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Front Behav Neurosci. 2014 Apr 1;8:109. doi: 10.3389/fnbeh.2014.00109. eCollection 2014.

Learned helplessness and social avoidance in the Wistar-Kyoto rat.

Author information

1
Department of Psychiatry and Behavioral Neurobiology, University of Alabama at Birmingham Birmingham, AL, USA ; Cell, Molecular, and Developmental Biology, Graduate Biomedical Sciences Program, University of Alabama at Birmingham Birmingham, AL, USA.
2
Department of Psychiatry and Behavioral Neurobiology, University of Alabama at Birmingham Birmingham, AL, USA.

Abstract

The Wistar-Kyoto (WKY) rat is an established depression model characterized by elevated anxiety- and depression-like behavior across a variety of tests. Here we further characterized specific behavioral and functional domains relevant to depression that are altered in WKY rats. Moreover, since early-life experience potently shapes emotional behavior, we also determined whether aspects of WKYs' phenotype were modifiable by early-life factors using neonatal handling or maternal separation. We first compared WKYs' behavior to that of Sprague-Dawley (SD), Wistar, and Spontaneously Hypertensive (SHR) rats in: the open field test, elevated plus maze, novelty-suppressed feeding test, a social interaction test, and the forced swim test (FST). WKYs exhibited high baseline immobility in the FST and were the only strain to show increased immobility on FST Day 2 vs. Day 1 (an indicator of learned helplessness). WKYs also showed greater social avoidance, along with enlarged adrenal glands and hearts relative to other strains. We next tested whether neonatal handling or early-life maternal separation stress influenced WKYs' behavior. Neither manipulation affected their anxiety- and depressive-like behaviors, likely due to a strong genetic underpinning of their phenotype. Our findings indicate that WKY rats are a useful model that captures specific functional domains relevant to clinical depression including: psychomotor retardation, behavioral inhibition, learned helplessness, social withdrawal, and physiological dysfunction. WKY rats appear to be resistant to early-life manipulations (i.e., neonatal handling) that are therapeutic in other strains, and may be a useful model for the development of personalized anti-depressant therapies for treatment resistant depression.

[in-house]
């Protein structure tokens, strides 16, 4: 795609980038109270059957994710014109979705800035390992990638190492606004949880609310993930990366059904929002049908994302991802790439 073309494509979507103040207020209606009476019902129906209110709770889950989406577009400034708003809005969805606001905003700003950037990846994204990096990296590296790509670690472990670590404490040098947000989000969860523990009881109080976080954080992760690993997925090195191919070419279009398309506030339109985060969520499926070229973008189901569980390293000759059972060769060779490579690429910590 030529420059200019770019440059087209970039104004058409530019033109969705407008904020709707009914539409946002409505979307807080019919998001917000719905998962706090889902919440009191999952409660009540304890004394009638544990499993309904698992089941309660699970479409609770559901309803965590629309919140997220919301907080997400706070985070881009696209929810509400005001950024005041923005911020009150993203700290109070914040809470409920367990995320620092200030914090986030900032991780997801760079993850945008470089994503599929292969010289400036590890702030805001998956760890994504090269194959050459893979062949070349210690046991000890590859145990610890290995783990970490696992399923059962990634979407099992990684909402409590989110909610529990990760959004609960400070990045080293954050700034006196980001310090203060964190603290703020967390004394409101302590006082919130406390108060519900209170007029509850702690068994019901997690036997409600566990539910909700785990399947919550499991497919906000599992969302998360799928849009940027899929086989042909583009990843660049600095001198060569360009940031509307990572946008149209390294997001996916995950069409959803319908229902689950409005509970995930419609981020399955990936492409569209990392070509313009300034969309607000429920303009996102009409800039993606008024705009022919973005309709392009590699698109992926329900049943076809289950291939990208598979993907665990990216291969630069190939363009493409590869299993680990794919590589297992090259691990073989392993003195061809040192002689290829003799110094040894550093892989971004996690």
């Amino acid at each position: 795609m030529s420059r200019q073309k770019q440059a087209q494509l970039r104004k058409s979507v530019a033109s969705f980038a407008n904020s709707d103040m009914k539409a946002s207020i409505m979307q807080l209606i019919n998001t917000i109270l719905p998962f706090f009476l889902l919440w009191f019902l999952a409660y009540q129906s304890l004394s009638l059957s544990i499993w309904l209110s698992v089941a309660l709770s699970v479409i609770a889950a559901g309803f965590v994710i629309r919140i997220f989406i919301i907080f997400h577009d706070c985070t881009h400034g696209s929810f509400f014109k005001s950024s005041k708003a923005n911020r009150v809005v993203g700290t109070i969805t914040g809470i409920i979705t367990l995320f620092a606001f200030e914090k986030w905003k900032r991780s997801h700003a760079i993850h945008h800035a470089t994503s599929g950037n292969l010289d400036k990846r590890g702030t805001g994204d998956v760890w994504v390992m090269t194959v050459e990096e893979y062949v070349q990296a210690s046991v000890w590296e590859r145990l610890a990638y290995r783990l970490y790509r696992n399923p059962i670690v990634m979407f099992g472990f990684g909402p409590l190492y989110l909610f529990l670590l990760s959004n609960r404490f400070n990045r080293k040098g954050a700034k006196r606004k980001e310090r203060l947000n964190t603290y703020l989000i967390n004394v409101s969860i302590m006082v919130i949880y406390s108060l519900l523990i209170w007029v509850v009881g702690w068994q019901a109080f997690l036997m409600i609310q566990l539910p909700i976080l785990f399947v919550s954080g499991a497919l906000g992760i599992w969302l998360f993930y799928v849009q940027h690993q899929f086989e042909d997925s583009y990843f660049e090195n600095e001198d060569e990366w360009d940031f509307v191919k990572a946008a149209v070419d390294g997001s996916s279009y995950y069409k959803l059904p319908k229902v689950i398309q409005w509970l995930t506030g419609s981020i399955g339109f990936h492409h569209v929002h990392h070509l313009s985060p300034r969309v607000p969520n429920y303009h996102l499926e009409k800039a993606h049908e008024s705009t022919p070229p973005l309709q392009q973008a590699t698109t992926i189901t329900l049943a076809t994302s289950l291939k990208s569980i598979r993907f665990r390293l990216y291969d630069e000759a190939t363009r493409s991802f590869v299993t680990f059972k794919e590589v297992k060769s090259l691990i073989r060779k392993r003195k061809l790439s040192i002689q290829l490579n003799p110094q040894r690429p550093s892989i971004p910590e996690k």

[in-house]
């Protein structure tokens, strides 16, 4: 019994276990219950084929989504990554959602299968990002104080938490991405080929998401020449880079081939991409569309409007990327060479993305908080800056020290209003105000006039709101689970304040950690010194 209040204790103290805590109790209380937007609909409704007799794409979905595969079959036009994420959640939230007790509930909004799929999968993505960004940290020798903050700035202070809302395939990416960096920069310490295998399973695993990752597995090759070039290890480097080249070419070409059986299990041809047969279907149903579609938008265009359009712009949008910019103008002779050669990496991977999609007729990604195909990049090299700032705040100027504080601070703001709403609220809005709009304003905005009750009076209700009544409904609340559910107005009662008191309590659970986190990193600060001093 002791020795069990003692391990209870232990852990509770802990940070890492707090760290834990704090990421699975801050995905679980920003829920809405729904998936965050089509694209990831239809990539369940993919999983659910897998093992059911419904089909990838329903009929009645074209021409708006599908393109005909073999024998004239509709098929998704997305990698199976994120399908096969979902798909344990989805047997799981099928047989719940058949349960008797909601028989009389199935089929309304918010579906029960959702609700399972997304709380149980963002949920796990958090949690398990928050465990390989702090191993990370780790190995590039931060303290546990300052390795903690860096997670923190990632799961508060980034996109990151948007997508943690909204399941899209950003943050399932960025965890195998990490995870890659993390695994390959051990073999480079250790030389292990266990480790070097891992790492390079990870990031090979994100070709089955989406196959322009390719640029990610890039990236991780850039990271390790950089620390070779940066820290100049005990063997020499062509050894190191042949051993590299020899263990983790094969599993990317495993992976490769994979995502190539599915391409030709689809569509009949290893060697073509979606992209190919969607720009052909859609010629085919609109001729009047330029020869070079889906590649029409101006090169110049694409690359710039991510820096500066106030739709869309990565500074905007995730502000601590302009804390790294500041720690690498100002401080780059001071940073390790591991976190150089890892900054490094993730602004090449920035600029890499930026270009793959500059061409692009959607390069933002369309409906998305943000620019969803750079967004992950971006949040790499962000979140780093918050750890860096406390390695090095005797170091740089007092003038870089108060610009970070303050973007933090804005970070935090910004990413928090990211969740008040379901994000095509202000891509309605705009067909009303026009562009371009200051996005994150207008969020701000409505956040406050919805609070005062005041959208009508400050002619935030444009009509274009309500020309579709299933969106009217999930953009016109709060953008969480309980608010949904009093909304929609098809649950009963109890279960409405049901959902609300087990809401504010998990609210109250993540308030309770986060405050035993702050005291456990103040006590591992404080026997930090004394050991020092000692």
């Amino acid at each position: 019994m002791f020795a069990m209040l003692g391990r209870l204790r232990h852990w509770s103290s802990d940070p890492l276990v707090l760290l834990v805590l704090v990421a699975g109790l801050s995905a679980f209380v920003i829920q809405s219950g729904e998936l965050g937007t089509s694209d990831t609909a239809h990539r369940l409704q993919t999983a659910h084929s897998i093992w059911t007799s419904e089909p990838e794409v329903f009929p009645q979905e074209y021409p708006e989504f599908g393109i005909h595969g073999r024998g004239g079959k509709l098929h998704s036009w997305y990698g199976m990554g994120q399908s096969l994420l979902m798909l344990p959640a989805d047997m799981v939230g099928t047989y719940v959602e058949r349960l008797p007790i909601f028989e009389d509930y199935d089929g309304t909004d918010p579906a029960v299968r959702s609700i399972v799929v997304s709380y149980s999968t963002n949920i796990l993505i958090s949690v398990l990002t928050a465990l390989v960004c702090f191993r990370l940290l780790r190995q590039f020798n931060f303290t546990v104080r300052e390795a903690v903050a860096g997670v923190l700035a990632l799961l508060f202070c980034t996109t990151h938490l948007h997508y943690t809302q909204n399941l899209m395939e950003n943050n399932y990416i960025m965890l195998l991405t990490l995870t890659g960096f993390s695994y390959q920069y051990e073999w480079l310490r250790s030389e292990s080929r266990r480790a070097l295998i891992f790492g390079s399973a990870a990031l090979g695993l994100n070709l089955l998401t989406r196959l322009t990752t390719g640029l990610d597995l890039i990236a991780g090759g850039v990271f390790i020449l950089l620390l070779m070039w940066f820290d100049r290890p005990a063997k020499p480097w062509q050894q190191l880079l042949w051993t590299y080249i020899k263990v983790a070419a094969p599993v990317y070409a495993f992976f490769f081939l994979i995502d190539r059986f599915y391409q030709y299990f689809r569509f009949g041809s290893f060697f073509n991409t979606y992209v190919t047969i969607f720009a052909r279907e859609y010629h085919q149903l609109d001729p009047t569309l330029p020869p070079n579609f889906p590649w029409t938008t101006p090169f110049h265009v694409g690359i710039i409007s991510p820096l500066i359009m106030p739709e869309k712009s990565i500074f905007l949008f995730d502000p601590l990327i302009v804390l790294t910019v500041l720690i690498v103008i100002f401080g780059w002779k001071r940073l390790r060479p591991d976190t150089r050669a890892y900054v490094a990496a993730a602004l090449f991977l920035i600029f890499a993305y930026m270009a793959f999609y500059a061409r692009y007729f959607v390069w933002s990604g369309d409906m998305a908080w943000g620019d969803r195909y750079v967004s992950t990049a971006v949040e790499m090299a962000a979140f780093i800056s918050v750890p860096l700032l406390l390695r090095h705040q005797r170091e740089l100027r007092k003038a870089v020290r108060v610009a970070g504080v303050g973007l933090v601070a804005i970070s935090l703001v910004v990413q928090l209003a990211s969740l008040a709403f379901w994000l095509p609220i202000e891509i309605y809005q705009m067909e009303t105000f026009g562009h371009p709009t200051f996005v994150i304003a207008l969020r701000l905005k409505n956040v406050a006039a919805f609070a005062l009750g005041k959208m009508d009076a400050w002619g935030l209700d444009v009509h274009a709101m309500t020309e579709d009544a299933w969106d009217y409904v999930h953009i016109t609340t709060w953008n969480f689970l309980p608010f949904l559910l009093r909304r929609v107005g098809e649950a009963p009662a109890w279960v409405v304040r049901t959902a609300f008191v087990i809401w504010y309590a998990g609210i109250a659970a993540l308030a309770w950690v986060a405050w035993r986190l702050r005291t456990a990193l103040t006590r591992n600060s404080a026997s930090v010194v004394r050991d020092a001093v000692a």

KEYWORDS:

Wistar-Kyoto (WKY); adrenal; elevated plus maze; forced swim test; heart; maternal separation; social interaction; spontaneously hypertensive rat (SHR)

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